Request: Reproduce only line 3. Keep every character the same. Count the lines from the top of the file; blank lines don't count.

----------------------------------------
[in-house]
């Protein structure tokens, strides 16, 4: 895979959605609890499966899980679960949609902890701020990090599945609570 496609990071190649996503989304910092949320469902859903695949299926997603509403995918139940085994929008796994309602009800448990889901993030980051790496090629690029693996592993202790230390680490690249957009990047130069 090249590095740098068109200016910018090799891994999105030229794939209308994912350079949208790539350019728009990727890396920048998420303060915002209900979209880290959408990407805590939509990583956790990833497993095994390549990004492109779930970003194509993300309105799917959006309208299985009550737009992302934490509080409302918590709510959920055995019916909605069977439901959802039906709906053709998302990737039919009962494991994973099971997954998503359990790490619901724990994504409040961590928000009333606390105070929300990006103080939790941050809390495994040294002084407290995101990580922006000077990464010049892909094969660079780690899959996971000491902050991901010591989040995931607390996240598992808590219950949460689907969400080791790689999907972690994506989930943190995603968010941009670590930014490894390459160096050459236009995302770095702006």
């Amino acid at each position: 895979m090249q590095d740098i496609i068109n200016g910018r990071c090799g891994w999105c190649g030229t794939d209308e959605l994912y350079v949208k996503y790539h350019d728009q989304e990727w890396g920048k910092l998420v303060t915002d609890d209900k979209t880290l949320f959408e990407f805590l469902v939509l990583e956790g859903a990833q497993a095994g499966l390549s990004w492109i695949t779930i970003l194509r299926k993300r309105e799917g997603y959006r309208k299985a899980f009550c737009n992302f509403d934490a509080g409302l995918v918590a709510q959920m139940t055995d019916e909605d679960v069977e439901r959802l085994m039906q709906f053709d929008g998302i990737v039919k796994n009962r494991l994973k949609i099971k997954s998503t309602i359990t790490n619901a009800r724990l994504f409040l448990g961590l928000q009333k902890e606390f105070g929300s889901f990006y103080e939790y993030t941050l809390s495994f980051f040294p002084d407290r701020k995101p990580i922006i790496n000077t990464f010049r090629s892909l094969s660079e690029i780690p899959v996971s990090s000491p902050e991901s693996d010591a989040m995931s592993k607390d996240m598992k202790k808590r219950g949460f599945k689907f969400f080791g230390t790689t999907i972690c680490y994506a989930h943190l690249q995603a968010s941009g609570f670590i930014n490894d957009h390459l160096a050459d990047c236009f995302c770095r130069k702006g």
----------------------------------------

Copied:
């Amino acid at each position: 895979m090249q590095d740098i496609i068109n200016g910018r990071c090799g891994w999105c190649g030229t794939d209308e959605l994912y350079v949208k996503y790539h350019d728009q989304e990727w890396g920048k910092l998420v303060t915002d609890d209900k979209t880290l949320f959408e990407f805590l469902v939509l990583e956790g859903a990833q497993a095994g499966l390549s990004w492109i695949t779930i970003l194509r299926k993300r309105e799917g997603y959006r309208k299985a899980f009550c737009n992302f509403d934490a509080g409302l995918v918590a709510q959920m139940t055995d019916e909605d679960v069977e439901r959802l085994m039906q709906f053709d929008g998302i990737v039919k796994n009962r494991l994973k949609i099971k997954s998503t309602i359990t790490n619901a009800r724990l994504f409040l448990g961590l928000q009333k902890e606390f105070g929300s889901f990006y103080e939790y993030t941050l809390s495994f980051f040294p002084d407290r701020k995101p990580i922006i790496n000077t990464f010049r090629s892909l094969s660079e690029i780690p899959v996971s990090s000491p902050e991901s693996d010591a989040m995931s592993k607390d996240m598992k202790k808590r219950g949460f599945k689907f969400f080791g230390t790689t999907i972690c680490y994506a989930h943190l690249q995603a968010s941009g609570f670590i930014n490894d957009h390459l160096a050459d990047c236009f995302c770095r130069k702006g």